April 18, 2016 Community & Responsibility

Starbucks Saves a Place for Victim of Boston Marathon Bombing

  • Heather Abbott
  • Gaiya Miller with Heather Abbott

The first time Heather Abbott returned to the Boston Marathon after the bombing that took her left leg from the knee down, she ran the last half-mile on a prosthetic leg. One year later, she relaxed and watched the finishers from a Starbucks store. Today (April 18), she’s giving up a prime viewing spot to benefit others who face the same challenges she has.

Abbott was continuing a tradition of watching the final stretch of the world’s oldest annual marathon from Boylston Street on April 15, 2013, when two bombs went off within 12 seconds.

The attack took three lives and injured more than 260 people, including the 38-year-old Newport, Rhode Island, resident. Carried to safety by former New England Patriots player Matt Chatham and his wife, Erin, Abbott allowed doctors to amputate her left leg below the knee after multiple surgeries.

A year ago, Gaiya Miller, who was manager of the Starbucks one block from the finish line and midway between where the two bombs exploded, happened to catch the tail end of a TV news report about Abbott, who’d responded to the trauma she’d experienced by learning to live with a prosthetic leg and becoming a certified peer counselor through the American Amputee Coalition. The Heather Abbott Foundation, which she founded, raises funds to purchase customized prostheses for others who’ve suffered limb loss through traumatic circumstances.

‘We feel connected to the marathon’

As Miller listened to Abbott talk about the goals of her charity, she had a flash of inspiration. Soon Miller was on the phone with Abbott working out details for a marathon viewing party for foundation supporters. The patio was set aside for Abbott and her guests, who were served food and unlimited drinks prepared by dedicated barista, and then sent on their way with gift bags.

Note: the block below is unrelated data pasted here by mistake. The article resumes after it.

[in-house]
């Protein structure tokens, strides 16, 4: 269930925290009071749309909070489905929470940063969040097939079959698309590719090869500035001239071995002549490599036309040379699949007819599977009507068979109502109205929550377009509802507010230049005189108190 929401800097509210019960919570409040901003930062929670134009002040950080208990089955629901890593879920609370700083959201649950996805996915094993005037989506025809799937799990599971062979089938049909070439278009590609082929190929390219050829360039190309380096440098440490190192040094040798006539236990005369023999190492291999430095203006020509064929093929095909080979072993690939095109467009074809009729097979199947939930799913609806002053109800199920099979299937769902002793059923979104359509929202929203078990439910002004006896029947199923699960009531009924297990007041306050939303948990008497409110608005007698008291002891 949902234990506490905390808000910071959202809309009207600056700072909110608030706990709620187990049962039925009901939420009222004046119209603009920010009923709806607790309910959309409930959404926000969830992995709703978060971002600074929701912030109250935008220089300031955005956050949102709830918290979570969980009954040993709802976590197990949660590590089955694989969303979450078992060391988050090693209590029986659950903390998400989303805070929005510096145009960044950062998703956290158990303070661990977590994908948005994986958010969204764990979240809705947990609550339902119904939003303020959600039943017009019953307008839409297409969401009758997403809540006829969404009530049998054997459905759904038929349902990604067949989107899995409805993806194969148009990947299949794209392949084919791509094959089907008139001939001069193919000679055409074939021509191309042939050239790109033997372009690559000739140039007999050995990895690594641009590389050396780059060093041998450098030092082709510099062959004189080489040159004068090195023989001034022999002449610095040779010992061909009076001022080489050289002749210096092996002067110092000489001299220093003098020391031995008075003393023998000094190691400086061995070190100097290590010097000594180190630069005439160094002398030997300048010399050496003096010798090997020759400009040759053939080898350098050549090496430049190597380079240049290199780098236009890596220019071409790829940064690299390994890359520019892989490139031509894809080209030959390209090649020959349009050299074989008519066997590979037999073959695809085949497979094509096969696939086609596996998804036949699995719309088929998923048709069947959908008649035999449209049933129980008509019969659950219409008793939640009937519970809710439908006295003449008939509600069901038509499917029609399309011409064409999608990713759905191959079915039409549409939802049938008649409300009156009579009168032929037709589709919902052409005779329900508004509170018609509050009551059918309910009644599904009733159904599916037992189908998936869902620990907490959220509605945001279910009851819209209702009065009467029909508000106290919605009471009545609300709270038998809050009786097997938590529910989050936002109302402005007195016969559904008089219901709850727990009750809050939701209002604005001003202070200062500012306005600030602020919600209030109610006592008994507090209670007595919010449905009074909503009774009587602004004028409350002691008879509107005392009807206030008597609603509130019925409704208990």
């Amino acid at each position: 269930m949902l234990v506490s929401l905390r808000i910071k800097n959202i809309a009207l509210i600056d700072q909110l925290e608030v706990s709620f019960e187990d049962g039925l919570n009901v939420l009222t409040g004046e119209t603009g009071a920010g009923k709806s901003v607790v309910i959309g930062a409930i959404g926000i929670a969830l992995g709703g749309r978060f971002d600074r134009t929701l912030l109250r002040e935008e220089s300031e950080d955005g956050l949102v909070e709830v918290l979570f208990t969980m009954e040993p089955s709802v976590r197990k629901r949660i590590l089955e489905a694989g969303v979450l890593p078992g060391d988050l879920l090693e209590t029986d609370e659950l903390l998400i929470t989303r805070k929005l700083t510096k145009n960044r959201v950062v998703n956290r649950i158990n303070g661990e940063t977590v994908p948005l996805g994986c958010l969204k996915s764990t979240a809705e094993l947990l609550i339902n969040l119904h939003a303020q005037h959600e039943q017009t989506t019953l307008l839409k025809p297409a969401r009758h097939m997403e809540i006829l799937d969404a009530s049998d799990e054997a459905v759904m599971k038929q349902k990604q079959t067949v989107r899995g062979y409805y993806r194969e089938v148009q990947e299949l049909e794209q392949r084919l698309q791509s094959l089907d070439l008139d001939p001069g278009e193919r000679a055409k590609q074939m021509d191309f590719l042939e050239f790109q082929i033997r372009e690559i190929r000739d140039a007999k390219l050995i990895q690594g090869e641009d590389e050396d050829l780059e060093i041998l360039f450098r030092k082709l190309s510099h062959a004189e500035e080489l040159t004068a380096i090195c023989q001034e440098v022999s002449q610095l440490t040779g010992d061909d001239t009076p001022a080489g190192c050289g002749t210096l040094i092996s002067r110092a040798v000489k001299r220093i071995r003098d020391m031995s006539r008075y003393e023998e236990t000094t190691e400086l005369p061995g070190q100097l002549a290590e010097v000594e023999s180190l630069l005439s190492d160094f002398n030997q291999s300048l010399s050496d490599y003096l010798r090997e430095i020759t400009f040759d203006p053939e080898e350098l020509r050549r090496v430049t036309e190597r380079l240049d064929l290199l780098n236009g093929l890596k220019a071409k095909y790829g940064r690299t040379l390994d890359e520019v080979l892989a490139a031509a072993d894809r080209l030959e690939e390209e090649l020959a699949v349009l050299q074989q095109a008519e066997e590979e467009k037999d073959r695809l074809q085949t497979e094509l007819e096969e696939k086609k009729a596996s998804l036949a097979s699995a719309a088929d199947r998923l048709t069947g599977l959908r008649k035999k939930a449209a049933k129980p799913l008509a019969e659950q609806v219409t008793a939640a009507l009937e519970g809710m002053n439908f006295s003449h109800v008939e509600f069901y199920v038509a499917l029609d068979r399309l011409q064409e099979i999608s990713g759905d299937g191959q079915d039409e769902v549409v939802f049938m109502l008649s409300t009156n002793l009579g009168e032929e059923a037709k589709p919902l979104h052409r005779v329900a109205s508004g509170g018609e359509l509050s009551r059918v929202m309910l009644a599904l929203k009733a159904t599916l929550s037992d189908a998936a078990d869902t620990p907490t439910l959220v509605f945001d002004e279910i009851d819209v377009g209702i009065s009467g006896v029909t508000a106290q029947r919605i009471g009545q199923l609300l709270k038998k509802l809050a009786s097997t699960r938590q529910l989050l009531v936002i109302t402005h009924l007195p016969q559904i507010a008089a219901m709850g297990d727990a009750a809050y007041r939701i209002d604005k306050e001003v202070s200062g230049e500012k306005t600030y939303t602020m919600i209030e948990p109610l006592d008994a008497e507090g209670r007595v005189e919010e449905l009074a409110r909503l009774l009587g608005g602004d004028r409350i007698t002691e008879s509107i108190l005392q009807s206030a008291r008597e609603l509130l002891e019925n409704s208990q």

For this year’s Boston Marathon, Starbucks again reached out to Abbott.

“We really wanted to use the patio space again for good,” said Adam Modzel, Starbucks district manager. “We liked the partnership with Heather and believe in her foundation. It’s got great ties to the community here in Boston and to the marathon itself. We feel connected to the marathon in this district and particularly at that store, because we’re right on the finish line.”

The Boylston Starbucks and others in the area will also be collecting athletic apparel and gear through Marathon Monday for Dream Big, a Boston nonprofit that supports under-privileged girls.

This year, patio seating (and VIP treatment) was raffled off as a fundraiser for the Heather Abbott Foundation. Abbott will be enjoying the marathon nearby, as she has for years.

“I went to the marathon each year before I was hurt,” she said. “It was always a fun day that I looked forward to. It continues to be a good day. I’m always surrounded by the people who were around me the day I was hurt. I’ve created some really good memories by running myself and having my fundraiser by the finish line. I have a lot to look forward to, so I don’t cringe when I think about going back there.”

Boston Strong Community Service

Alongside the Heather Abbott Foundation and Dream Big, other Boston-area organizations are benefitting from the contributions of Starbucks partners (employees) this month, which is the company’s Global Month of Service. Throughout April, partners lead service projects and invite their fellow partners, customers and community members to volunteer with them. Starbucks is teaming up with YouthBuild Boston and the Dudley Street Neighborhood Initiative on April 30 for career coaching workshops and neighborhood restoration projects.

The workshops will focus on career counseling and interview practice for YouthBuild Boston students and local residents. Students in partnership with Starbucks partners and customers will also use their training in construction to complete housing and park projects.


For more information on this news release, contact the Starbucks Newsroom